Parenthood may be characterized as a continual process of disillusionment. I had supposed, for example, that I could train my boys to be musicians, like me. Instead, at ages 10 and 5, they cannot yet carry a tune. My wife had envisioned studious prep-school types. Instead, she confronts ruffians inclined to hair-trigger Balkan hostility toward one another.
What to do about schools, now and going forward?
Our older son, Bud, was born in Boston, where public schools were, post-busing, impossible. Let alone bad, they weren’t even safe. So we thought to prepare the way for his enrollment at one of Boston’s toney private academies. We filled out applications and we paid visits. Bud was “interviewed” — at age three and four. And he was turned down. Some of his pre-school classmates got admitted to some of those same schools. Those boys did not seem awfully different from Bud. What accounted for Bud’s rejection?
Most likely, Sally and I somehow struck the academic gatekeepers as “Not our kind, dearie.” It may have been the “diversity” bugaboo. I recall one question on an application: “Is your child a person of color?” “Yes,” I suggested to Sally, “he’s kind of pink.”
Ultimately, after an unhappy two-year interval at a religious school in New Jersey, Bud has ended up in public schools in the Boston suburbs. The size suits him. With two fairly big classes in every grade, Bud has plenty of scope for making — and sometimes losing — friends without the enforced hothouse closeness of a tiny student body. The school has lots of land to run around on — something private schools lack. He has taken up wrestling, the first extracurricular activity he has really loved. And, though we hear horrors from other cities and towns about sex ed being taken over by gay activists, in our district things seem to be handled responsibly.
FOR BUD, THE MAIN FACTOR in his school career has been his birthday, August 26. That puts him just before the September 1 age cutoff for assignment to a grade, and results in him being the youngest kid in his class — socially anxious, striving, and worried about his status.
For our younger boy Joe, his birthday works the other way around. His comes on September 22, so he’s always the oldest in his cohort. He’s a social champ, the hero of any group he walks into. We’ll never have to worry about Joe getting along. Ironically, that “person of color” thing may come into play. We adopted Joe from Guatemala, and he’s short and brown. Put that together with his confidence and obvious athleticism, and he may end up attending one of our local prep schools, maybe even the President’s alma mater Andover in the town next door.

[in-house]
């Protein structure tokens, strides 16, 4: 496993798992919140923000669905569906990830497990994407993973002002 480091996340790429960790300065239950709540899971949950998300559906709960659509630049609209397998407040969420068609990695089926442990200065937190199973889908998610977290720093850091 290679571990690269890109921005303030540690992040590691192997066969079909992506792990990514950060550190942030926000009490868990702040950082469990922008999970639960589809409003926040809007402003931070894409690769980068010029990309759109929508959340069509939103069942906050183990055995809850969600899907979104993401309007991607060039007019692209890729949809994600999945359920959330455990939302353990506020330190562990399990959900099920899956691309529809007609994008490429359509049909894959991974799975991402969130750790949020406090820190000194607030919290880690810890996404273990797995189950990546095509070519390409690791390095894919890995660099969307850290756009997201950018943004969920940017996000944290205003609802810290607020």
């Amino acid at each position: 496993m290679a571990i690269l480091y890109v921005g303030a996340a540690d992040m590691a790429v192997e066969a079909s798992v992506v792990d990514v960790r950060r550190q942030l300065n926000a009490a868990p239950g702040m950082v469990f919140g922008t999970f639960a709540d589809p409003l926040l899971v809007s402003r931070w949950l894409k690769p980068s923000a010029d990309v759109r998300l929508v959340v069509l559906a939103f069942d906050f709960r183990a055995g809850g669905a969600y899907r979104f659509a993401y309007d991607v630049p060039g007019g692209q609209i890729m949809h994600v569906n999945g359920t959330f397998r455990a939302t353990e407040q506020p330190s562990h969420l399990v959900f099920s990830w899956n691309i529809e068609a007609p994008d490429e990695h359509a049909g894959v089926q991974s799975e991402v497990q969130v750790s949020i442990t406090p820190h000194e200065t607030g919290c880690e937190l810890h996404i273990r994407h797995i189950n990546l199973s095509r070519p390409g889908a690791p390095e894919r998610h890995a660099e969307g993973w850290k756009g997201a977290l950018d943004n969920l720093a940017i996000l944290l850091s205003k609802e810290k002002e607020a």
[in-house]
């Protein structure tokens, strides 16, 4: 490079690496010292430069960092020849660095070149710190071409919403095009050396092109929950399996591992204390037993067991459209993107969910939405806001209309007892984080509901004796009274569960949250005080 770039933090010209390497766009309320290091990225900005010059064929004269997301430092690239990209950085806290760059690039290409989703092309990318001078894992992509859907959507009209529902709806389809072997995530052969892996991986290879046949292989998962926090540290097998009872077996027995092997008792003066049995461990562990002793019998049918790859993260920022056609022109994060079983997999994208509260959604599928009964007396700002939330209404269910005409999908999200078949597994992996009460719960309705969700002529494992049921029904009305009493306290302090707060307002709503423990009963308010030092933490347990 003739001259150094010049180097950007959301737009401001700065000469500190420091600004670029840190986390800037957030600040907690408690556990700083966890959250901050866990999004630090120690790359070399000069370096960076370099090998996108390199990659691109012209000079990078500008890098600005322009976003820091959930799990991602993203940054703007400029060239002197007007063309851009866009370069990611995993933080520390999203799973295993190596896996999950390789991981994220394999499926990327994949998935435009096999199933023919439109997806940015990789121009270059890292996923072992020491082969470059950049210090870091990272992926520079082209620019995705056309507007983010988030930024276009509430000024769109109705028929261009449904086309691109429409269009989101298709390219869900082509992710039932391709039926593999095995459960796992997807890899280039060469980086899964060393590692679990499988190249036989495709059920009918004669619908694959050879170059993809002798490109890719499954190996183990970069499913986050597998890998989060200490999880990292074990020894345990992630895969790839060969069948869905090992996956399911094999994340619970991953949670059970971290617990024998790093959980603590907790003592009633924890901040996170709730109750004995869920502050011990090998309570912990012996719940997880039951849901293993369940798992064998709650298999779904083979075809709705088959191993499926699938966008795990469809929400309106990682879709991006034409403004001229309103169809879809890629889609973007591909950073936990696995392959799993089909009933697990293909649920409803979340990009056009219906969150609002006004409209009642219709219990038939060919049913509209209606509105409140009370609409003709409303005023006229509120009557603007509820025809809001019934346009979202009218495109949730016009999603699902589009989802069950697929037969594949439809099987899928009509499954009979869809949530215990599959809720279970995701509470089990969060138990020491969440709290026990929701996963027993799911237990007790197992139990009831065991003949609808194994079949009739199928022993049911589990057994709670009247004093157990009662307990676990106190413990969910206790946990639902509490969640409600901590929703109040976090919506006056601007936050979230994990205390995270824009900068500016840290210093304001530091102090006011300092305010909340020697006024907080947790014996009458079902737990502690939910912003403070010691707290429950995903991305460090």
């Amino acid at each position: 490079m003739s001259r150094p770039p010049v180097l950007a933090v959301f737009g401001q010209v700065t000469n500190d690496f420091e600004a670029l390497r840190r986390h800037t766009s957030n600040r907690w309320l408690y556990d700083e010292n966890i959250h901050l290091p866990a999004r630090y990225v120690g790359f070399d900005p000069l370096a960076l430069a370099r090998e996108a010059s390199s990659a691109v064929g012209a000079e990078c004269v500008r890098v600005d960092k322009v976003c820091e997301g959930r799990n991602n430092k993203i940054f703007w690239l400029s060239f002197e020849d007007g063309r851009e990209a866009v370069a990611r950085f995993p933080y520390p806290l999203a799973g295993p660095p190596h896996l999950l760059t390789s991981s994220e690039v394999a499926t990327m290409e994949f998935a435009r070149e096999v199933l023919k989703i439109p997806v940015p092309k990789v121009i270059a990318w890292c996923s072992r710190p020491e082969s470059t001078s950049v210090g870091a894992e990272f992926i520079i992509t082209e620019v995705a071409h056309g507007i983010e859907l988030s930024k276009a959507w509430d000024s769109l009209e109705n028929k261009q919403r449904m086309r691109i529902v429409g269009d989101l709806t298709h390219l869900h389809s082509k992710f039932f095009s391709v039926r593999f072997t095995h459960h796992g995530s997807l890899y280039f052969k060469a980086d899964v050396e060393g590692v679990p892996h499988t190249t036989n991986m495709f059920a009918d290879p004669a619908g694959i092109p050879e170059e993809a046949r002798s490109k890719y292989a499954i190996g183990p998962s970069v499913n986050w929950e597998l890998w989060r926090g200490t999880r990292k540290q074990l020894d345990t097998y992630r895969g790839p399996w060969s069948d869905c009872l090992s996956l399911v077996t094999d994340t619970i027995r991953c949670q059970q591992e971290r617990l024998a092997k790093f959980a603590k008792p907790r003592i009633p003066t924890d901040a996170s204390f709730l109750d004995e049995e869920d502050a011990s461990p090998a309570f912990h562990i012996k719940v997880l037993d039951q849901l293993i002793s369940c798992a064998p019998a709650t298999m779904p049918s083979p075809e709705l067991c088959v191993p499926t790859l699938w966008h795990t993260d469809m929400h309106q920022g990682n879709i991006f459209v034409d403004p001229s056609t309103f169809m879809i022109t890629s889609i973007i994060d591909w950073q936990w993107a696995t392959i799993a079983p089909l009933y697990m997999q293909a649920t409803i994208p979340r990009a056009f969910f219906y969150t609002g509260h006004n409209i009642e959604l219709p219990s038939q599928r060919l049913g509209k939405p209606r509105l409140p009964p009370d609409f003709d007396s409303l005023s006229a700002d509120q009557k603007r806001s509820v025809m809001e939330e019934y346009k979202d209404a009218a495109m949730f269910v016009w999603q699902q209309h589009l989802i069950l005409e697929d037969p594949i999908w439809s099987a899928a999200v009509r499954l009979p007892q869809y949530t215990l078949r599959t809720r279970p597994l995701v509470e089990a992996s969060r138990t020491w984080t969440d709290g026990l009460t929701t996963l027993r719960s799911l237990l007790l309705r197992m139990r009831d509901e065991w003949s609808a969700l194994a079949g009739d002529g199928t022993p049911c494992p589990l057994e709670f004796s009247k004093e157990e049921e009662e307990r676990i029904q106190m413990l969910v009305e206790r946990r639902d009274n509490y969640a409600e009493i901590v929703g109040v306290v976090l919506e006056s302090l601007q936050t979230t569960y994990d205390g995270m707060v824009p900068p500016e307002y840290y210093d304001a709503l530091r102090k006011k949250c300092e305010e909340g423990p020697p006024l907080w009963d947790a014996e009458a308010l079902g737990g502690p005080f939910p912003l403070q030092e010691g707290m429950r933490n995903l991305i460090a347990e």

What strikes me so far about school for both boys — any and every school — is how hard the children work. Joe, at age five, in a pre-K class, already reads better than I read in first grade. Bud has been doing homework since first grade. Now, at the end of fifth grade, he is doing what amounts to a term paper, with a protocol (on the school district’s website) for the citing of references and requirements for library research. He resists this process, with its delayed gratification, and I’m not surprised. I got no homework at all through grade school, and found it a kind of shock when I entered junior high school. Today, Bud will go over to the “middle school,” as they call it, for an orientation session. His multi-class career will start a year earlier than mine.
The homework, too, seems often to be needlessly complicated, math in particular. For one thing, it ought to be called “arithmetic.” For another, contemporary mathematics curricula mostly seem devoted to deconstructing thousands of years of numeric learning rather than simply learning it. Why should you learn to multiply two- and three-digit numbers, for example, by drawing a diagonal grid across the numbers and transposing places?
I certainly can’t explain to Bud why he should do things that way. I can barely help him figure out how to do them.
MODERN EDUCATION AND MODERN HEALTHCARE come in for a lot of grief. Structurally, in the macro sense, both institutions deserve every bit of it. Yet nearly all of us know good teachers and good doctors, and we have found ways to get along.
For us, as parents, our own childhoods hardly provide a clue. Parents’ night in my grade school, for example, was marked by the stamped tinfoil ashtrays the school hospitably put on our desks. The next day, we often found those ashtrays still on our desks, sometimes with cigarette butts in them. Parents today find themselves on the receiving end of a blizzard of paper: calendars, notices, permission slips, incident reports, menus. I joked once with the headmaster at Bud’s New Jersey religious school that if the Second Coming were announced in Bud’s take-home packet, I’d miss it. He did not laugh.
We do our best. We pray with our children every night. We eat dinner together and talk about our days (“Two good things and one bad” is our invitation to tell the day’s events), and we work together on school projects. We read. We do homework together. We discuss ideas.
Yet it is hard to escape the feeling that we barely know what we’re doing. And that we ought, somehow, to be doing it better.
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